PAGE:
Just like the headphones which make long haul flights so much more bearable, the kennel has microphones on the outside which capture external sounds. A processor analysis these sounds and creates the opposite frequencies, which are then played through speakers on the inside of the kennel, resulting in quietness.
As with noise-cancelling headphones, the technology works best when there is a general din of noise around the kennel - like the music and loud talking of a house party, but will also help to smother the sounds of explosive fireworks outside. The technology could also be used to help filter out the sound of thunderstorms.
Data gathered by Ford in the UK reveals that 45 percent of dogs show signs of fear when they hear fireworks, causing distress for their owners as well as themselves.
The company adds: "One possible answer could be a noise-cancelling kennel that uses similar technology to that found in cars and headphones to protect sensitive canine ears and ensure owners do not have to banish pets away from the rest of the family."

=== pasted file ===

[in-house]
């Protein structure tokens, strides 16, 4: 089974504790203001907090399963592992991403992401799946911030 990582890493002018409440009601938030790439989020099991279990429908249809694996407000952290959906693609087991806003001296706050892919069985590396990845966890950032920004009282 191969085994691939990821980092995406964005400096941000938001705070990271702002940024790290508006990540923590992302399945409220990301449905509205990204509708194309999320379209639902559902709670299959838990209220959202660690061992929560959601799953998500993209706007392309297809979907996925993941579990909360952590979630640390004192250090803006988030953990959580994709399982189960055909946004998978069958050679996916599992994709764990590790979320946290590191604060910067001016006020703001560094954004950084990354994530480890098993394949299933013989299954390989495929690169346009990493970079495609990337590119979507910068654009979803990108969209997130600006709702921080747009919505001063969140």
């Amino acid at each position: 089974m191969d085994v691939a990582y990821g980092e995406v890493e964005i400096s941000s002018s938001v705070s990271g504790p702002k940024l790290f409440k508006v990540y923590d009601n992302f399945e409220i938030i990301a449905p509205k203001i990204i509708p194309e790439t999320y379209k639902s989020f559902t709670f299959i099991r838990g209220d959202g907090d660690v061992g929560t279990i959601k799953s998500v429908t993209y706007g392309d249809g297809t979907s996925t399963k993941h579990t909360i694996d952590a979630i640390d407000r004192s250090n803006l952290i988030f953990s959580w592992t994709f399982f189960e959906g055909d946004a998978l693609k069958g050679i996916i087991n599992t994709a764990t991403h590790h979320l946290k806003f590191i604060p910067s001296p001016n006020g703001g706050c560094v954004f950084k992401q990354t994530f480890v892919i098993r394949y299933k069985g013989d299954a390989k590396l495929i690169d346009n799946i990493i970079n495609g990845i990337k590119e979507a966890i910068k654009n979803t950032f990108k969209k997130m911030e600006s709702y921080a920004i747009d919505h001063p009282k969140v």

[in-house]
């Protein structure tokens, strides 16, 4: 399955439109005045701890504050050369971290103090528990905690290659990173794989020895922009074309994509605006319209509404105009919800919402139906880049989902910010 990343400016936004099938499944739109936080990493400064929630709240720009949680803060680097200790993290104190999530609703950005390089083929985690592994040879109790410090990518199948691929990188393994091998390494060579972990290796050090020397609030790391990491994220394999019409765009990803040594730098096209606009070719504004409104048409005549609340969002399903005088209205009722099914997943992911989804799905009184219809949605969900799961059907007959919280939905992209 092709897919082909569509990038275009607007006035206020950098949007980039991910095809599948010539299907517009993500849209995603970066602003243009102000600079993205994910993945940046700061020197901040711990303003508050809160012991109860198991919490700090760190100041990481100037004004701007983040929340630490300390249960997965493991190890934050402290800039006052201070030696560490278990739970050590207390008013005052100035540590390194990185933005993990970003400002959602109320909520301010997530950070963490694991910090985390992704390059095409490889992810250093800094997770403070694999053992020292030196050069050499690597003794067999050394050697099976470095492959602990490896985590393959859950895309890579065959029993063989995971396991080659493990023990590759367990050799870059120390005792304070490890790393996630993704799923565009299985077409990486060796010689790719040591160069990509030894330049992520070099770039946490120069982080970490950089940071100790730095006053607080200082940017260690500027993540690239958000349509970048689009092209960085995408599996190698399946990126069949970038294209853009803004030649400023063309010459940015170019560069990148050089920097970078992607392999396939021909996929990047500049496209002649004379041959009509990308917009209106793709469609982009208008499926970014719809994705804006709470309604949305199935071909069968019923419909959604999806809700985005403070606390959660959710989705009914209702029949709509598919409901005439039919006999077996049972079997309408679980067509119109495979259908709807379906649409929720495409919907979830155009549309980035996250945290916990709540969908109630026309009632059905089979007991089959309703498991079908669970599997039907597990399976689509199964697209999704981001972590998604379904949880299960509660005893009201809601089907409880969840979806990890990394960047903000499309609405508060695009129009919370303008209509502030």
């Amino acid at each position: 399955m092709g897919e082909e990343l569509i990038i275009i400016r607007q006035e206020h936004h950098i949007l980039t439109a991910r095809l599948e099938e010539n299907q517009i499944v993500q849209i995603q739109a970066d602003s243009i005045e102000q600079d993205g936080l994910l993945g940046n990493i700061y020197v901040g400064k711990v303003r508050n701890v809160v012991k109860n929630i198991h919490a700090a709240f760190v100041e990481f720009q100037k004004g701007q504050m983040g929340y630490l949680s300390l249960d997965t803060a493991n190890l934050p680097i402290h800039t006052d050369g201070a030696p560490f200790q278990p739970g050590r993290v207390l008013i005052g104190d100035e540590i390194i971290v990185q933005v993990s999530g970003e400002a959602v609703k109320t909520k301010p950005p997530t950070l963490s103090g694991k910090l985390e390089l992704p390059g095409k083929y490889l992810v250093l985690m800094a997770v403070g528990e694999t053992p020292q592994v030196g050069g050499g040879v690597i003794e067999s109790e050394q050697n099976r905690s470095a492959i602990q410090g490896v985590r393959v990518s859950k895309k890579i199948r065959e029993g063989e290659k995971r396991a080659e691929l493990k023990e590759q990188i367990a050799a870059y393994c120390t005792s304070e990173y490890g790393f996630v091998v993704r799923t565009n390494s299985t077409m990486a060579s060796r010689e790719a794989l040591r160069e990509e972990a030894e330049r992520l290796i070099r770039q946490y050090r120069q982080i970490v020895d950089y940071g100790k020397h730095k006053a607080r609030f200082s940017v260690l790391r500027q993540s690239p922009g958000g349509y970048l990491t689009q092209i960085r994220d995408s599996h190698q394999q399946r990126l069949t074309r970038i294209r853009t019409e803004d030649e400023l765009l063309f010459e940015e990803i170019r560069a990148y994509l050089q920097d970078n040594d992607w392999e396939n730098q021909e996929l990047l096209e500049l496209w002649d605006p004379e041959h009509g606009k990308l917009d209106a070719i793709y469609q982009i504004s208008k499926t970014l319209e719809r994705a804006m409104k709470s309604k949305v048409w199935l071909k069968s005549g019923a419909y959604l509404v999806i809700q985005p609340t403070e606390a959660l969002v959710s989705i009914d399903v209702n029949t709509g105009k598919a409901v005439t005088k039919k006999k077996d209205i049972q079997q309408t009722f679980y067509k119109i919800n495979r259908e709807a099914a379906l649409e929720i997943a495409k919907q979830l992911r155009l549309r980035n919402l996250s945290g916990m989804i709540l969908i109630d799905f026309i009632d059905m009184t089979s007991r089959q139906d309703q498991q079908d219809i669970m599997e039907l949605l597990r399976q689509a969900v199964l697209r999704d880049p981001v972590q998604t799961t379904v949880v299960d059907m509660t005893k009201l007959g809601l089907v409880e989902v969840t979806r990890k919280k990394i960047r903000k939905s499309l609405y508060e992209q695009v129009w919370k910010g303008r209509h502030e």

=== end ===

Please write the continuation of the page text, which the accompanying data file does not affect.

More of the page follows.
As well as the noise-cancelling tech, the kennel features a cork construction which helps to further dampen sounds.
While Ford - or a company using similar technologies - could one day put the kennel into production, the prototype for now is being used to demonstrate the company's in-car noise-cancelling tech. Found in the Edge SUV, the technology helps to remove the sounds of tire, wind and engine noise which can become tiresome on long highway journeys.
The dog kennel is the first in a series of products to come from Ford, where the company will show how car-based technology can help solve everyday problems.